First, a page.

Feature: Ilford's Empowering Deaf Society turns 10 next year - have you heard of the charity before?
PUBLISHED: 07:43 15 August 2018 | UPDATED: 09:42 15 August 2018
It is estimated that there are around nine million deaf or hard of hearing people in the UK - and in London there is a huge deaf community, many of which don't consider deafness as a disability, but as part of their identity.
Hundreds of people turned up for the The Empowering Deaf Society’s second Deaf Street Party in Ilford a few weeks ago, and the charity will turn 10 next year - but you might not have heard of the charity before and where it all began.
It is estimated that there are around nine million deaf or hard of hearing people in the UK - and in London there is a huge deaf community, many of which don’t consider deafness as a disability, but as part of their identity.
The Empowering Deaf Society (EDS) is based in Ley Street and has around 2,000 people that benefit from its services each year - which include afterschool clubs, British Sign Language (BSL) classes, advocacy support and deaf awareness training - and moved to Ilford in 2011.
One of the most popular clubs that they run is the Redbridge Deaf Club, where each week in a little cafe, a group of around 25-30 people from all over London, meet each week to play games and socialise, and our reporter, Liam Coleman went along to find out what the club was like.
He said: “It was quite daunting going along to a deaf club when I didn’t know any sign language, and I wasn’t sure how I was going to speak to anyone but I was given an incredibly warm welcome, and made to feel at home straight away.
“Members of the group taught me how to sign my own name, and how to say hello and thank you - just the real basics of BSL - but it meant that I felt involved and there were several speaking members who helped translate sign for me.”
The charity was set up by Mangai Sutharsan in 2009 - she was born in Sri Lanka and was born hearing, but when she was seven she had an accident and became deaf.
Mangai went to India to get treatment and it was then decided by her family that it would be best for her if she moved to the UK, and lived with her aunty and uncle in London.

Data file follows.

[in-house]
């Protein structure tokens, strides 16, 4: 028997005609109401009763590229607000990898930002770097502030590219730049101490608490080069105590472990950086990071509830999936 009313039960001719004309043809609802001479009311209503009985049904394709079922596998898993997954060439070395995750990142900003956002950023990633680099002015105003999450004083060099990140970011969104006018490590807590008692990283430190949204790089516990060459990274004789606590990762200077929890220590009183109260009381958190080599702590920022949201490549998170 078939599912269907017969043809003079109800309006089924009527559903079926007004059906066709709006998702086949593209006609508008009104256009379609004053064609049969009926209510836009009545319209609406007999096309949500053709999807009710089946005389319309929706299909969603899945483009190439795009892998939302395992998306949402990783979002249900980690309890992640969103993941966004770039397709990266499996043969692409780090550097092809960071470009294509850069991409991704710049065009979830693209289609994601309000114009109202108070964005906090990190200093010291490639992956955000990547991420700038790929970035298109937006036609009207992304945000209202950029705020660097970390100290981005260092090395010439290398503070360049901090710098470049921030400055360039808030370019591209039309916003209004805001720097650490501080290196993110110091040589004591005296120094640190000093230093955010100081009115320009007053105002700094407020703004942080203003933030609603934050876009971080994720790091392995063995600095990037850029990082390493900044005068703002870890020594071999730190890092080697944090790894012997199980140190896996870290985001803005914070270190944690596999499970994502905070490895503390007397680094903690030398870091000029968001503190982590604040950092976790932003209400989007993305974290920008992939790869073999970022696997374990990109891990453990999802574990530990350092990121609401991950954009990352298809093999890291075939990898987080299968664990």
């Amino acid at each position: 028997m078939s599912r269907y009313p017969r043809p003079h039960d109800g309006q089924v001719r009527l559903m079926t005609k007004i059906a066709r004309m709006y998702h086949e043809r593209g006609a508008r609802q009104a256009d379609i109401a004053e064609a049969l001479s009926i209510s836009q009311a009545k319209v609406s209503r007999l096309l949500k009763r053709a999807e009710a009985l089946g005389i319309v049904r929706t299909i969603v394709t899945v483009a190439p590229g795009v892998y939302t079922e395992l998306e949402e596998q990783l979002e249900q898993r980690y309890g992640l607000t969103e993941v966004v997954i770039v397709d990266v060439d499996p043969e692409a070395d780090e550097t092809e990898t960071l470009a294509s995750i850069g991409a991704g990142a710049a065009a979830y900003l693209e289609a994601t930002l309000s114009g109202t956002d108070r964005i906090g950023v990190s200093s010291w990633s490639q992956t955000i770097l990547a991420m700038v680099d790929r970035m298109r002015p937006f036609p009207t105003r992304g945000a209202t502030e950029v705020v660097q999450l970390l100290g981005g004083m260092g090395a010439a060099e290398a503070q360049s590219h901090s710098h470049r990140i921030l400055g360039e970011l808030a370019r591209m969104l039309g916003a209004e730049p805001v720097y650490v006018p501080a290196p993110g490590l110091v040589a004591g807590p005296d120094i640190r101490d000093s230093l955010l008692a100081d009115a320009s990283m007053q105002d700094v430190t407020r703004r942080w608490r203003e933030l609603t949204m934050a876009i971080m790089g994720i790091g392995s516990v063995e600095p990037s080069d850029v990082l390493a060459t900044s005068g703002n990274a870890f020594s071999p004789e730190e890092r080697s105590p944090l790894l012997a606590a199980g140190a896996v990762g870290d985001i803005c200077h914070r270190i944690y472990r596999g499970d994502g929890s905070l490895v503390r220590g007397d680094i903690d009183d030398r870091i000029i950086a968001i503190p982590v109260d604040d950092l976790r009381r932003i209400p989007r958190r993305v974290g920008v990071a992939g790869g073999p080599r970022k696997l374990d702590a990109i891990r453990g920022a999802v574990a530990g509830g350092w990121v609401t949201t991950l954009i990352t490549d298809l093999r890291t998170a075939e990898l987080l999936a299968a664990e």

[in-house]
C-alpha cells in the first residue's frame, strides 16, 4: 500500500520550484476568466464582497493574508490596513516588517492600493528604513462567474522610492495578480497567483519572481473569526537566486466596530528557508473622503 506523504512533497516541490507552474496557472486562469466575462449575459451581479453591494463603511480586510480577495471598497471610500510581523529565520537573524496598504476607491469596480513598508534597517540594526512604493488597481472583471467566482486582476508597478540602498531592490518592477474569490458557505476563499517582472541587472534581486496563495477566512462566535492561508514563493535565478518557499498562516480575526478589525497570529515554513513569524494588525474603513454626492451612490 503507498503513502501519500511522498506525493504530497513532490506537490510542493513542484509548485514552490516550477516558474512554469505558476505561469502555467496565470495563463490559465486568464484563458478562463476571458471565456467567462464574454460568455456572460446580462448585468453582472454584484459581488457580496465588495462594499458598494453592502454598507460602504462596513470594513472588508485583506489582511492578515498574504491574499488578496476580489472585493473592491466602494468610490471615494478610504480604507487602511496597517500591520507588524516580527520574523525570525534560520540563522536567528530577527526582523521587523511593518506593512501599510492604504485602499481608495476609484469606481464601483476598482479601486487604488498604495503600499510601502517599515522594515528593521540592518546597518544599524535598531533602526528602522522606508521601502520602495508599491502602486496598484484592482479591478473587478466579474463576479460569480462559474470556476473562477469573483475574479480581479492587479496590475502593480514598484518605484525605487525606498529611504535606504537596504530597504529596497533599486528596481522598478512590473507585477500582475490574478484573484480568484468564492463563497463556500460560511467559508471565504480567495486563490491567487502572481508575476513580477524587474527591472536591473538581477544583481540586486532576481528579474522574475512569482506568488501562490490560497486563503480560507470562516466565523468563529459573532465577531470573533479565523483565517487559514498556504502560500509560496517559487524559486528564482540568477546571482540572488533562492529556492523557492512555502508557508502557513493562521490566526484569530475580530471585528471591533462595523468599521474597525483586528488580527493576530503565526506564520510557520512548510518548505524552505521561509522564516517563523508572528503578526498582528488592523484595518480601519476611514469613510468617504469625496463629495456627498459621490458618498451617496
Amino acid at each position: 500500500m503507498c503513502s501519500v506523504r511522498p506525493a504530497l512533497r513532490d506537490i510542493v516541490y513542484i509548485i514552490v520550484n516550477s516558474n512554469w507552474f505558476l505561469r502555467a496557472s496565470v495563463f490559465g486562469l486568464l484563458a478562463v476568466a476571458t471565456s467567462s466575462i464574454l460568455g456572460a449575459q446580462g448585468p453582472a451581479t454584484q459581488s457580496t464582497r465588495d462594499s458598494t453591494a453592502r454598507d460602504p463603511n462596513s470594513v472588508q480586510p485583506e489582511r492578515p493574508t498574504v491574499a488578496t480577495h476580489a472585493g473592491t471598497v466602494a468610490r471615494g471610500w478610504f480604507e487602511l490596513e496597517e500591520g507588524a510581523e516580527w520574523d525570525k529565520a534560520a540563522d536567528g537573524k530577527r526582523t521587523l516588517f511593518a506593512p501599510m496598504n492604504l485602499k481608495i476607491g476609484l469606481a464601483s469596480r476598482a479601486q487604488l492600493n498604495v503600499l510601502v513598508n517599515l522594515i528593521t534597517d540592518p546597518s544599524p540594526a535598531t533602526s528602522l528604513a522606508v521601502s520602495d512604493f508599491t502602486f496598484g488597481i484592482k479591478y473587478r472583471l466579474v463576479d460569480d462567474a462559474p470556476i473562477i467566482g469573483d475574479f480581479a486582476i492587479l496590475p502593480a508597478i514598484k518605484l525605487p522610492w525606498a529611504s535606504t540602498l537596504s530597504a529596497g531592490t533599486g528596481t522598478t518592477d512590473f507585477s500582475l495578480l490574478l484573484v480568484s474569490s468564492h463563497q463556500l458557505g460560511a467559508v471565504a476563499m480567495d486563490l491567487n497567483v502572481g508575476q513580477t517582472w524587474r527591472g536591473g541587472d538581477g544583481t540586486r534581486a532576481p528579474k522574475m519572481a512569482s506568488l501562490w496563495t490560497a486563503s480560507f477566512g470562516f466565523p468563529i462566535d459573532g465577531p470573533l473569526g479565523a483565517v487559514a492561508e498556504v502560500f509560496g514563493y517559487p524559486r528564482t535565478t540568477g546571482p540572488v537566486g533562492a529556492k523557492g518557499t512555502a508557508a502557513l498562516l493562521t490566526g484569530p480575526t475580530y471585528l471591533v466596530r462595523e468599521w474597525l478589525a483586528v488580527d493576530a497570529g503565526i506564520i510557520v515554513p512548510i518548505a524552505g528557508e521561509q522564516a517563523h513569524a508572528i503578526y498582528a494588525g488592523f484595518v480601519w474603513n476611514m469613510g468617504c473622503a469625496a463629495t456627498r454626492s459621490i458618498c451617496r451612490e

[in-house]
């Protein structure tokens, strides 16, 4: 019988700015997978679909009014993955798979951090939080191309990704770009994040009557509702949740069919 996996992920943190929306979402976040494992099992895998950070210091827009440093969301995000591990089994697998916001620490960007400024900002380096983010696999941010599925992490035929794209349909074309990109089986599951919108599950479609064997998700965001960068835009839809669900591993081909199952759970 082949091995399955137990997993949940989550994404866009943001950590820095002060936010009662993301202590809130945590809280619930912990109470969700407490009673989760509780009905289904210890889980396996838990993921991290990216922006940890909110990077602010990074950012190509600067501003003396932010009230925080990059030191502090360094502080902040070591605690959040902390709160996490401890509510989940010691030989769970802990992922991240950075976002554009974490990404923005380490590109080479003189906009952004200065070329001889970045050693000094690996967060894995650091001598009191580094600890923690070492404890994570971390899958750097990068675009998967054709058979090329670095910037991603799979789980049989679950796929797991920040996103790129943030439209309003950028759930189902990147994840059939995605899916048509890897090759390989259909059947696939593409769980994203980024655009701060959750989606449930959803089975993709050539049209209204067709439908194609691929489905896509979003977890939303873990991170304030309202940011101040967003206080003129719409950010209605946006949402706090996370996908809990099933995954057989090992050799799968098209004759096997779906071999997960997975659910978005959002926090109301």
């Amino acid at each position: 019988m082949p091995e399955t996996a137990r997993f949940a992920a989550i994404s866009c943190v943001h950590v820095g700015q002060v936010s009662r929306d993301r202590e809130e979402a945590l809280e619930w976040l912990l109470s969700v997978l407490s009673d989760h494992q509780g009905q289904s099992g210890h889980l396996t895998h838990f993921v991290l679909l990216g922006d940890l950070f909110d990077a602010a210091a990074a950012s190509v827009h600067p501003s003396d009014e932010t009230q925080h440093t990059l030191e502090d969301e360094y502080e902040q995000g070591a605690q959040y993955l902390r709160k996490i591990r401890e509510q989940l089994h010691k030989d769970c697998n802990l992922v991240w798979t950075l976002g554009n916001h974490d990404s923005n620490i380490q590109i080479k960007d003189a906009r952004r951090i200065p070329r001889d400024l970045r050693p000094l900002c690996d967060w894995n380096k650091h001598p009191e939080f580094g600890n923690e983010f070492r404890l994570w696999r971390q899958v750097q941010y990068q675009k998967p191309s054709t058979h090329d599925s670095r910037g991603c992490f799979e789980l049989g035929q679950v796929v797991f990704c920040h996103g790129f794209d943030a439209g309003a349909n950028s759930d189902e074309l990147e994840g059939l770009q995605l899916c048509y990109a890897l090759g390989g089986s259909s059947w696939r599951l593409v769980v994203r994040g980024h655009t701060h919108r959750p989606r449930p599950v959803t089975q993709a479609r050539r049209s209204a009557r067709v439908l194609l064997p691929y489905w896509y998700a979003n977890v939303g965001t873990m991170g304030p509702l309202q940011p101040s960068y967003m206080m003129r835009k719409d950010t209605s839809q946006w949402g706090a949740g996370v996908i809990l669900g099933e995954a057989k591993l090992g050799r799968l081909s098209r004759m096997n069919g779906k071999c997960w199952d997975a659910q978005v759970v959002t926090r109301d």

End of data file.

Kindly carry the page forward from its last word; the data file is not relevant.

But Mangai said that she spent a year looking out the window - every single day - while her aunty and uncle were at work because she couldn’t understand the TV or the newspapers and became incredibly frustrated.
She said that her brother came to visit from France, and she vented all of her frustrations and her brother suggested that she learned BSL.
And the rest is history.
Mangai said: “After arriving in the UK 20 years ago and finding it incredibly difficult to access any information or services, I decided to set up my own organisation to support deaf people.
“EDS aims to improve the quality of life for Deaf people through better access and knowledge, social inclusion and breaking down barriers.
“Our aim for the future is to grow the charity so that we can support and empower more Deaf people and achieve equality.
Two members of the club are life-long friends Zita Wilby, 57, and Eugene Carr, 59, who have known each other since they were four, and after losing contact for a number of years the club has meant they can now meet up every week.
Zita and Eugene went to school together in Barking, but when Zita left school she moved to Yorshire with her family.
She moved back to London several years later, and about 7-8 years ago she was in church and recognised Eugene - even though he was wearing a hat - and asked if he remembered her.
And of course he did!
Eugene said: “I couldn’t believe it - I was so happy.
“I hadn’t seen Zita for years, and now the deaf club means that we can keep in touch all the time.”
Last month the EDS hosted their second Deaf Street Party in Perrymans Farm Road and hundreds of people came along, and in October it is hosting its first Deaf Ball at Fairlop Waters Country Park.
To find out more about the EDS or to sign up to one of its classes visit their website https://bit.ly/2nzMOUC or call 0208 215 4710.